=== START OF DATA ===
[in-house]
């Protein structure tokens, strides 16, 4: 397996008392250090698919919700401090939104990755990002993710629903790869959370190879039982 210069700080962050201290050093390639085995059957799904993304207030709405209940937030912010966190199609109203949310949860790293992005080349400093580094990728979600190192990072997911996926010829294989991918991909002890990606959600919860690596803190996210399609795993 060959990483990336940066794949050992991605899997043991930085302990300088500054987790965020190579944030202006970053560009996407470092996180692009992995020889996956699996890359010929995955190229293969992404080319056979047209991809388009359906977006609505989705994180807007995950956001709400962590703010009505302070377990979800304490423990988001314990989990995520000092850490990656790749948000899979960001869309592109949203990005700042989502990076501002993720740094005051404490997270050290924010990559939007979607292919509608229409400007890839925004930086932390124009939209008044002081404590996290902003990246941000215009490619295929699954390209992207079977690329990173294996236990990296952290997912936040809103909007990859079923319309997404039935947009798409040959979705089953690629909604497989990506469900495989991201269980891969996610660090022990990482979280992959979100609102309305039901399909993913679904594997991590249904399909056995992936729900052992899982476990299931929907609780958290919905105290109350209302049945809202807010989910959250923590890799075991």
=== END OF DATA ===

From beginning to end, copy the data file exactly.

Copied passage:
[in-house]
């Protein structure tokens, strides 16, 4: 397996008392250090698919919700401090939104990755990002993710629903790869959370190879039982 210069700080962050201290050093390639085995059957799904993304207030709405209940937030912010966190199609109203949310949860790293992005080349400093580094990728979600190192990072997911996926010829294989991918991909002890990606959600919860690596803190996210399609795993 060959990483990336940066794949050992991605899997043991930085302990300088500054987790965020190579944030202006970053560009996407470092996180692009992995020889996956699996890359010929995955190229293969992404080319056979047209991809388009359906977006609505989705994180807007995950956001709400962590703010009505302070377990979800304490423990988001314990989990995520000092850490990656790749948000899979960001869309592109949203990005700042989502990076501002993720740094005051404490997270050290924010990559939007979607292919509608229409400007890839925004930086932390124009939209008044002081404590996290902003990246941000215009490619295929699954390209992207079977690329990173294996236990990296952290997912936040809103909007990859079923319309997404039935947009798409040959979705089953690629909604497989990506469900495989991201269980891969996610660090022990990482979280992959979100609102309305039901399909993913679904594997991590249904399909056995992936729900052992899982476990299931929907609780958290919905105290109350209302049945809202807010989910959250923590890799075991």